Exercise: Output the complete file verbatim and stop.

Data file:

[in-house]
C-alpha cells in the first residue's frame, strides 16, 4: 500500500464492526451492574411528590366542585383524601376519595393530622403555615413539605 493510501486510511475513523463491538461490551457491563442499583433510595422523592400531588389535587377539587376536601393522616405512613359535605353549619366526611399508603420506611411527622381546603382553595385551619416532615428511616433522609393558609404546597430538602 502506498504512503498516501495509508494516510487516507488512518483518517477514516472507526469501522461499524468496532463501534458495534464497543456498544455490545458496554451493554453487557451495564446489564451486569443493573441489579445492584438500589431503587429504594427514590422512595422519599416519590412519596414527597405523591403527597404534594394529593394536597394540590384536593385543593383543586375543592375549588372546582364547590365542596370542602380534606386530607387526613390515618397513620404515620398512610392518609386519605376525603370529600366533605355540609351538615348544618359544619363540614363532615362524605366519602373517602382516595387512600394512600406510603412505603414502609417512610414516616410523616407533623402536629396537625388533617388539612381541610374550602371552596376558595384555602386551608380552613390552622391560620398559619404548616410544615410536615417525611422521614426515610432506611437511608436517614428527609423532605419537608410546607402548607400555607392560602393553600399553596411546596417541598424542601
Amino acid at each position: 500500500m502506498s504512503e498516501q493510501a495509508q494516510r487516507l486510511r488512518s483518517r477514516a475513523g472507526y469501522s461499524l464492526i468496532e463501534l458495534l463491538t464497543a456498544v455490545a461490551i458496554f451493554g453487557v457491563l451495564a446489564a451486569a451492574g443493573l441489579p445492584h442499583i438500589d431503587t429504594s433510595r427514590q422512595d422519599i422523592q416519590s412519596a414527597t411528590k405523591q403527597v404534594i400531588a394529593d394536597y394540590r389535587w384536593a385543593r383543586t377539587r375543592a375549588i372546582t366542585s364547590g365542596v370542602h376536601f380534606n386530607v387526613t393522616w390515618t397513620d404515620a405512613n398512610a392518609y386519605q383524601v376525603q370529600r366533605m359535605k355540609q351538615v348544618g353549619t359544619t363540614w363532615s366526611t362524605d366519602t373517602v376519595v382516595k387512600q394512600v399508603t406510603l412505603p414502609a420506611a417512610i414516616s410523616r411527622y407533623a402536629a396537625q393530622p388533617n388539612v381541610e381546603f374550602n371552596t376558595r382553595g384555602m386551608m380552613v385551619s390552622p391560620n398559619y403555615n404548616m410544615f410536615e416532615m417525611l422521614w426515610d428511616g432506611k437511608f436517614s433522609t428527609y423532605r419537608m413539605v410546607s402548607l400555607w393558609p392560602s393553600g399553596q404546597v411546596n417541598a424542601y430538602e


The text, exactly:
[in-house]
C-alpha cells in the first residue's frame, strides 16, 4: 500500500464492526451492574411528590366542585383524601376519595393530622403555615413539605 493510501486510511475513523463491538461490551457491563442499583433510595422523592400531588389535587377539587376536601393522616405512613359535605353549619366526611399508603420506611411527622381546603382553595385551619416532615428511616433522609393558609404546597430538602 502506498504512503498516501495509508494516510487516507488512518483518517477514516472507526469501522461499524468496532463501534458495534464497543456498544455490545458496554451493554453487557451495564446489564451486569443493573441489579445492584438500589431503587429504594427514590422512595422519599416519590412519596414527597405523591403527597404534594394529593394536597394540590384536593385543593383543586375543592375549588372546582364547590365542596370542602380534606386530607387526613390515618397513620404515620398512610392518609386519605376525603370529600366533605355540609351538615348544618359544619363540614363532615362524605366519602373517602382516595387512600394512600406510603412505603414502609417512610414516616410523616407533623402536629396537625388533617388539612381541610374550602371552596376558595384555602386551608380552613390552622391560620398559619404548616410544615410536615417525611422521614426515610432506611437511608436517614428527609423532605419537608410546607402548607400555607392560602393553600399553596411546596417541598424542601
Amino acid at each position: 500500500m502506498s504512503e498516501q493510501a495509508q494516510r487516507l486510511r488512518s483518517r477514516a475513523g472507526y469501522s461499524l464492526i468496532e463501534l458495534l463491538t464497543a456498544v455490545a461490551i458496554f451493554g453487557v457491563l451495564a446489564a451486569a451492574g443493573l441489579p445492584h442499583i438500589d431503587t429504594s433510595r427514590q422512595d422519599i422523592q416519590s412519596a414527597t411528590k405523591q403527597v404534594i400531588a394529593d394536597y394540590r389535587w384536593a385543593r383543586t377539587r375543592a375549588i372546582t366542585s364547590g365542596v370542602h376536601f380534606n386530607v387526613t393522616w390515618t397513620d404515620a405512613n398512610a392518609y386519605q383524601v376525603q370529600r366533605m359535605k355540609q351538615v348544618g353549619t359544619t363540614w363532615s366526611t362524605d366519602t373517602v376519595v382516595k387512600q394512600v399508603t406510603l412505603p414502609a420506611a417512610i414516616s410523616r411527622y407533623a402536629a396537625q393530622p388533617n388539612v381541610e381546603f374550602n371552596t376558595r382553595g384555602m386551608m380552613v385551619s390552622p391560620n398559619y403555615n404548616m410544615f410536615e416532615m417525611l422521614w426515610d428511616g432506611k437511608f436517614s433522609t428527609y423532605r419537608m413539605v410546607s402548607l400555607w393558609p392560602s393553600g399553596q404546597v411546596n417541598a424542601y430538602e